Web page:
Northeastern Section - 51st Annual Meeting - 2016

Paper No. 11-4
Presentation Time: 8:00 AM-12:00 PM


DUGGAN-HAAS, Don, The Paleontological Research Institution, 92 South Drive, Amherst, NY 14226, WHITE, Tim, Earth and Environmental Systems Institute, Pennsylvania State University, 2217 Earth and Engineering Building, University Park, PA 16802, ROSS, Robert M., Paleontological Research Institution, 1259 Trumansburg Road, Ithaca, NY 14850 and DERRY, Louis A., Earth and Atmospheric Sciences, Cornell University, Ithaca, NY 14853,

Environments emerge from the interplay of dynamic processes described across geoscience curricula, but curriculum units are, as a practical necessity, taught discretely, posing challenges to development of systems understandings. Critical Zone Observatories (CZOs) are NSF-funded natural laboratories that investigate surface processes mediated by fresh water. CZO research seeks to understand these processes by monitoring streams, climate/weather, and groundwater. Teams of cross-disciplinary scientists are motivated by and implement field and theoretical approaches, and educational outreach that facilitates the teaching of traditional geoscience units and the interplay of Earth processes.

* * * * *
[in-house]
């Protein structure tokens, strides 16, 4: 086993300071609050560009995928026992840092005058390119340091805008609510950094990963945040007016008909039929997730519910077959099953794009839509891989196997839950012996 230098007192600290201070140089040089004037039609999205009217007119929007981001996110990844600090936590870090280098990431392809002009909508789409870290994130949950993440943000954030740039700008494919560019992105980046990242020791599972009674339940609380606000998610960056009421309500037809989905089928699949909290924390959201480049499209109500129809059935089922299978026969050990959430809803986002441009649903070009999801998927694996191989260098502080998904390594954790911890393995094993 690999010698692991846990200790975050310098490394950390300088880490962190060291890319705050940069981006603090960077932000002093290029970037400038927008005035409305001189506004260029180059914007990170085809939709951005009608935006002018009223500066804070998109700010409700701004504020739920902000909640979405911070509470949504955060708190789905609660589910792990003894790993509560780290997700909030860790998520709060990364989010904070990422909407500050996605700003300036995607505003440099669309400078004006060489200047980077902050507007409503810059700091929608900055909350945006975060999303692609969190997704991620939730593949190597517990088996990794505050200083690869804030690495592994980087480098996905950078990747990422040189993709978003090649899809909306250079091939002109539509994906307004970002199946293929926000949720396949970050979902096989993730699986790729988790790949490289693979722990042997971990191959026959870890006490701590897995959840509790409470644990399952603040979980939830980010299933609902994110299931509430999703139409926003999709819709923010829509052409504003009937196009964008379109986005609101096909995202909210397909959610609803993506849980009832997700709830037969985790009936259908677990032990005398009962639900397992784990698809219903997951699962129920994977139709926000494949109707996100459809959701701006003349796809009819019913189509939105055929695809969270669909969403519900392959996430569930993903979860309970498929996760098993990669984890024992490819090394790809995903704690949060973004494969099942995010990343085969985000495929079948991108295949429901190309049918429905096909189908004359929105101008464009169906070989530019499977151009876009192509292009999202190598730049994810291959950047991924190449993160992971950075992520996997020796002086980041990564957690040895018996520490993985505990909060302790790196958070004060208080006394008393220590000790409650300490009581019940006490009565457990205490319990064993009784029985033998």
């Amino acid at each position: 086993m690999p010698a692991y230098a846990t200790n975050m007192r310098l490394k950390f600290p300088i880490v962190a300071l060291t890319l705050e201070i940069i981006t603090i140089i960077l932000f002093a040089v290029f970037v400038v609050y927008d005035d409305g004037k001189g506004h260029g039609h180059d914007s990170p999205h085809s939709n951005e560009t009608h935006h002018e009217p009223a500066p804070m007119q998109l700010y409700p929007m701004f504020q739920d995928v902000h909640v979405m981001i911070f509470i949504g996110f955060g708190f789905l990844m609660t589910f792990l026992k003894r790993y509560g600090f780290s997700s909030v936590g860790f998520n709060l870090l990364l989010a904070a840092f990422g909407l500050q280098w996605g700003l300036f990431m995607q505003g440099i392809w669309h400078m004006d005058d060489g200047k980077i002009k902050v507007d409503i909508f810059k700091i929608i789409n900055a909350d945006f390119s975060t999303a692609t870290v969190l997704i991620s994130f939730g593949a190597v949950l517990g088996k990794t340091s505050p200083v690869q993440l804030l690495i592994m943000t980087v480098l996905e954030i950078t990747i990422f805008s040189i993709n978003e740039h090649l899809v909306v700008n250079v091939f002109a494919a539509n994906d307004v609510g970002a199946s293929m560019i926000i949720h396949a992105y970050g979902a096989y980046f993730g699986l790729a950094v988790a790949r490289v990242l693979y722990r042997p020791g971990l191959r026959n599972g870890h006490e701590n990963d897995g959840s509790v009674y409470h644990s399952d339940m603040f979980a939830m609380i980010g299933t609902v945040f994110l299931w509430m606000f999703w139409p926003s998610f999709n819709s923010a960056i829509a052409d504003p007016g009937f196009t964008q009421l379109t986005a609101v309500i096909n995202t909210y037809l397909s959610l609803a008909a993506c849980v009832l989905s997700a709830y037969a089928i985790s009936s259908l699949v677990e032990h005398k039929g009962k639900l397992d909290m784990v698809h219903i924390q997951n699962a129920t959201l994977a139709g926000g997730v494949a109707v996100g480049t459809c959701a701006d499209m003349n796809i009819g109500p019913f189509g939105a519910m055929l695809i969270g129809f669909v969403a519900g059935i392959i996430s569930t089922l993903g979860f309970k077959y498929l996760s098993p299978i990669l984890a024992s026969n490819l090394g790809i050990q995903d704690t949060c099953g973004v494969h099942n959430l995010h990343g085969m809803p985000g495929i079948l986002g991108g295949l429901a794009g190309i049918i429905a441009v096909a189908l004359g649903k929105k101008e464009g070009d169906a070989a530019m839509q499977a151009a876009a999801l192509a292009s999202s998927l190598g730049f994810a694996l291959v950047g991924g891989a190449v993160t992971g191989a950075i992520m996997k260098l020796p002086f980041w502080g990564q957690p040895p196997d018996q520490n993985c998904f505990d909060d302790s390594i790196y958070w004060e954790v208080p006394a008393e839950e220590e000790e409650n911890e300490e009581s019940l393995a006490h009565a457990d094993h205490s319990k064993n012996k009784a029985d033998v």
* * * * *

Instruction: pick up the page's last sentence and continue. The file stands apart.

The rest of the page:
CZO research brings together geologists, hydrologists, ecologists, climatologists and more in collaborative study of the Critical Zone (CZ) and the services it provides. CZ science’s unprecedented interdisciplinary nature and its in-depth study of place facilitates addressing NGSS in many ways.

This is a status update on project outreach. An online “Introduction to the Critical Zone” course in Penn State’s M.Ed. in Earth Sciences program provides a broad overview of various Earth surface and environmental sciences underpinning CZ science, introduces available data and information sources, and works through a CZ science assessment of sites near students’ home institutions. Webinars presented to teachers in the Portsmouth, VA school district, have supported efforts to incorporate CZ science into the curriculum, and in summer 2015 a Research Experience for Teachers (RET) program offered by the Susquehanna-Shale Hills and Christina River Basin CZOs culminated with a teacher workshop on CZ science and produced a Virtual Fieldwork Experience (VFE) of the Shale Hills CZO. The RET program serves as a pilot for RET programming at other CZOs. A VFE has been produced of the Southern Sierra CZO. Teaching resources have been developed at individual CZOs and a website hosting a database of these resources is being developed.

These freely available resources and approaches of CZO outreach provide support for teaching science that satisfies NGSS’s expectations related especially to interdisciplinarity, the role of engineering in science, and the importance of modeling in developing and sharing scientific understandings.